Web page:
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What did the so-called freedom of the sea look like from the decks of a migrant ship? What did this legal doctrine mean for the commerce, mobility, and aspirations of Indian migrants in the early 20th century? Renisa Mawani, Professor of Sociology, University of British Columbia, located on the unceded territories of the Musqueam (xʷməθkʷəy̓əm) peoples, considers these questions by exploring how Indian colonial authorities sought to regulate the seabound movements of Indian migrants through the Ingress into India Ordinance. Focused on the lives of Gujarati Muslim merchants, this talk considers the oceanic elements of the Ingress by tracing its reach along trade networks that extended from the ports of Gujarat to the inland regions of Burma and Siam. The Ingress, Professor Mawani suggests, offered British colonial authorities one way to govern maritime movements and criminalise trade networks, devastating families and communities.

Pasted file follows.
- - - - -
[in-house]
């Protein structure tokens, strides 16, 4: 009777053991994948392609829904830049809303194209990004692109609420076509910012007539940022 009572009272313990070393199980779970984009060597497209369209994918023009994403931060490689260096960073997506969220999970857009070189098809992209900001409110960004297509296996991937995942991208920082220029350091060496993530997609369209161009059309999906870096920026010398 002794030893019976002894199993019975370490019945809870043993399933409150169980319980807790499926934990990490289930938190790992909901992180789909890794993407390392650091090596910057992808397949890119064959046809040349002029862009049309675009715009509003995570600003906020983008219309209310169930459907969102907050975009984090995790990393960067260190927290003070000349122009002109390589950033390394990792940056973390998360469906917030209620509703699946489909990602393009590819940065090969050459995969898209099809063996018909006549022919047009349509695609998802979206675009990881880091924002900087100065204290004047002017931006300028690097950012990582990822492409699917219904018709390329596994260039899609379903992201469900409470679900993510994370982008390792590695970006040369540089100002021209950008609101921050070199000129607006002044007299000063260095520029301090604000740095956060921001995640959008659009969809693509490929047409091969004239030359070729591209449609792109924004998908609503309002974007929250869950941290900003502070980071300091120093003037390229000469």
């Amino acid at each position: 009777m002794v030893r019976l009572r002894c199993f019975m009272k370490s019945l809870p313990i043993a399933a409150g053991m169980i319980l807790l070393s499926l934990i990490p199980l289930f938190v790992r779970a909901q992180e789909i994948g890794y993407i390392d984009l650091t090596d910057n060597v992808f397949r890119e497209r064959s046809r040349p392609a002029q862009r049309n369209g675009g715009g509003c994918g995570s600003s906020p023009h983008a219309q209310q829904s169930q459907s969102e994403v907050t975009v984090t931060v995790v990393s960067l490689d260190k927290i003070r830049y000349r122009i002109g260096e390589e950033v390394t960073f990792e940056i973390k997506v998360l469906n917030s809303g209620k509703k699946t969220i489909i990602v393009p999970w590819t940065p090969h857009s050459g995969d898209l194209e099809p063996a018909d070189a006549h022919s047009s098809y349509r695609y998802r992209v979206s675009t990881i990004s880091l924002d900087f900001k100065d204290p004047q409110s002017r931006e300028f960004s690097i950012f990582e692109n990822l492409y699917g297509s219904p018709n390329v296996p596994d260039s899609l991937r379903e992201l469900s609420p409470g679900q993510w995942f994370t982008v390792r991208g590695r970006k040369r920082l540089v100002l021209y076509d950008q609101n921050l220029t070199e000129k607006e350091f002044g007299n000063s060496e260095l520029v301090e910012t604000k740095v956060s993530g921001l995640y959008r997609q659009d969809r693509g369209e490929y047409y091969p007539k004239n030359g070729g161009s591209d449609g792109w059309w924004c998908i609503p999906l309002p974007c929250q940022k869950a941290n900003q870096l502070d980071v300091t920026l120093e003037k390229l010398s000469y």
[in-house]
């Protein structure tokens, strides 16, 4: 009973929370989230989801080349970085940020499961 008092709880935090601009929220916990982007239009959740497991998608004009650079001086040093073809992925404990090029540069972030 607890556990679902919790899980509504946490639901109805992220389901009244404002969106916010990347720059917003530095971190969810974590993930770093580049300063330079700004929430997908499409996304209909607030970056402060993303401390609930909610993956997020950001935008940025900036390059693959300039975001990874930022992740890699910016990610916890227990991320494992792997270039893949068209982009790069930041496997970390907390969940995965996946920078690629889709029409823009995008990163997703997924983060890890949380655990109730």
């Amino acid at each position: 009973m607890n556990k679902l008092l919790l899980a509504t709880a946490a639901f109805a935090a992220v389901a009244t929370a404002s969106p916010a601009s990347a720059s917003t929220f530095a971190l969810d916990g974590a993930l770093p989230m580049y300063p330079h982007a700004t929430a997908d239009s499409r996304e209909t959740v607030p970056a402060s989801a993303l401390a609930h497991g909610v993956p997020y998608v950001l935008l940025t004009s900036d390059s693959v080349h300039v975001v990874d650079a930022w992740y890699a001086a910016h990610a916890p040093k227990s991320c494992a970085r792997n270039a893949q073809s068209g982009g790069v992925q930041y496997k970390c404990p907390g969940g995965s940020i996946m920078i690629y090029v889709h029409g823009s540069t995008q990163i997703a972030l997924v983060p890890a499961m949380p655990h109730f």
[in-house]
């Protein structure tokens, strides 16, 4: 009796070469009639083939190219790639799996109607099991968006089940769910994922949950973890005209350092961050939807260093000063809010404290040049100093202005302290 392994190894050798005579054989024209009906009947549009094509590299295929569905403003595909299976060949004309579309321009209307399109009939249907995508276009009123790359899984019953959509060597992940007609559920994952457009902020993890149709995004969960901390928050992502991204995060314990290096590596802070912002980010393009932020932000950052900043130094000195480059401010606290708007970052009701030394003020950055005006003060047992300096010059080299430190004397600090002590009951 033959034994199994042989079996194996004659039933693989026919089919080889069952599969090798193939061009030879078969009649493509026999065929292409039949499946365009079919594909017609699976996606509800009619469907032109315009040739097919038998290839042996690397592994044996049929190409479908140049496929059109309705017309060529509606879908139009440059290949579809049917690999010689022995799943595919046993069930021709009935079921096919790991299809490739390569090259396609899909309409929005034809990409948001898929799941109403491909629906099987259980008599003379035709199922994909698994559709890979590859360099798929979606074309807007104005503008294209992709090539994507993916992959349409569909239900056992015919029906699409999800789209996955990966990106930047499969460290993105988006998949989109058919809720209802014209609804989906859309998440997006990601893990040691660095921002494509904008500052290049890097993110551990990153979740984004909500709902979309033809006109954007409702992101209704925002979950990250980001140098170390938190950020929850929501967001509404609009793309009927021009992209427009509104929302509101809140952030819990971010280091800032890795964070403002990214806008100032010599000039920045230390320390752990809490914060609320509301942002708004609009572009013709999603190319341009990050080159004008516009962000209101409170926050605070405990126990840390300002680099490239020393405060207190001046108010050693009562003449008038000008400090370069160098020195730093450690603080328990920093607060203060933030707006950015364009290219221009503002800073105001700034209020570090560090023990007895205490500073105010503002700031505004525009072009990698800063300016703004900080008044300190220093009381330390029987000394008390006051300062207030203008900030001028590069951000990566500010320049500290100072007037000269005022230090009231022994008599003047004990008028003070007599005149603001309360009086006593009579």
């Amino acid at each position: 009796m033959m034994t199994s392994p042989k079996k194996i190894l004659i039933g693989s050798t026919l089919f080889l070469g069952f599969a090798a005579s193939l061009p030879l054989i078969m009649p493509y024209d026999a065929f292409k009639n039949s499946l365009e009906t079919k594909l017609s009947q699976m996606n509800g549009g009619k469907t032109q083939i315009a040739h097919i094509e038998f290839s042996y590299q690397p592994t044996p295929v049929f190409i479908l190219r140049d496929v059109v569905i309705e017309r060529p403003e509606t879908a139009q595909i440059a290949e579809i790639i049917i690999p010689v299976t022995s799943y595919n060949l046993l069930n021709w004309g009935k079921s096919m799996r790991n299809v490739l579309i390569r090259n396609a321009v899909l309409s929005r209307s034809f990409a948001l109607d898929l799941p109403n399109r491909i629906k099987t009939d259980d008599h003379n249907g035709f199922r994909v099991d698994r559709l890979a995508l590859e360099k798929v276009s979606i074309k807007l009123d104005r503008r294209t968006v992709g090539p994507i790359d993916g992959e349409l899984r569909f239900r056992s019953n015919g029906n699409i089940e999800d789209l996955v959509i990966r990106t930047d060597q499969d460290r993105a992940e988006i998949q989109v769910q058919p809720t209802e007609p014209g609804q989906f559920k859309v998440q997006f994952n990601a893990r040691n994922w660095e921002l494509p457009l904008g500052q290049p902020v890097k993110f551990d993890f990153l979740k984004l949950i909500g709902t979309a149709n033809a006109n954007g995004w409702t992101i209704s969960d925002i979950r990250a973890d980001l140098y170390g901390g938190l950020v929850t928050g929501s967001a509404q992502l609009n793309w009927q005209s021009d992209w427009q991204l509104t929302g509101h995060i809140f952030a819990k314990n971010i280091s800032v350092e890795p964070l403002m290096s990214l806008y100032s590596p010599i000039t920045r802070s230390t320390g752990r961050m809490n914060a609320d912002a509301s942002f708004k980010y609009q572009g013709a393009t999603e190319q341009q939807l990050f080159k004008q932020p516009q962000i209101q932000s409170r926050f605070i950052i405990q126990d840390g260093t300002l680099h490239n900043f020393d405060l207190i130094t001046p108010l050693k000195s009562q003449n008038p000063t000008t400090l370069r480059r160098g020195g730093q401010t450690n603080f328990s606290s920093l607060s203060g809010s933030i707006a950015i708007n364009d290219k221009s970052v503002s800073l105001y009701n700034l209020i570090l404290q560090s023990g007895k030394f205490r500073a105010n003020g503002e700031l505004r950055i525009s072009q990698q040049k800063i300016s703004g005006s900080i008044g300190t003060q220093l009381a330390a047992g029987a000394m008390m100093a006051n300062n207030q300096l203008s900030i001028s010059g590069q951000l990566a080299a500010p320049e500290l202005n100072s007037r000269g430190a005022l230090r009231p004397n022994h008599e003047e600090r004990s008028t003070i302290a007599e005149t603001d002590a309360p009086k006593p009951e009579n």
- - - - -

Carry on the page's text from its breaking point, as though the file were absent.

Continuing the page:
Renisa Mawani is Professor of Sociology at the University of British Columbia, located on the unceded territories of the Musqueam (xʷməθkʷəy̓əm) peoples. She works in the fields of critical theory and colonial legal history and has published on law, colonialism, and legal geography. She is the author of Colonial Proximities (2009) and Across Oceans of Law (2018), which was a finalist for the UK Socio-Legal Studies Association Theory and History Book Prize (2020) and winner of the Association of Asian American Studies Book Prize for Outstanding Contribution to History (2020). With Iza Hussin, she is co-editor of The Travels of Law: Indian Ocean Itineraries (2014) and with Antoinette Burton, she is co-editor of Animalia: An Anti-Imperial Bestiary for Our Times (2020).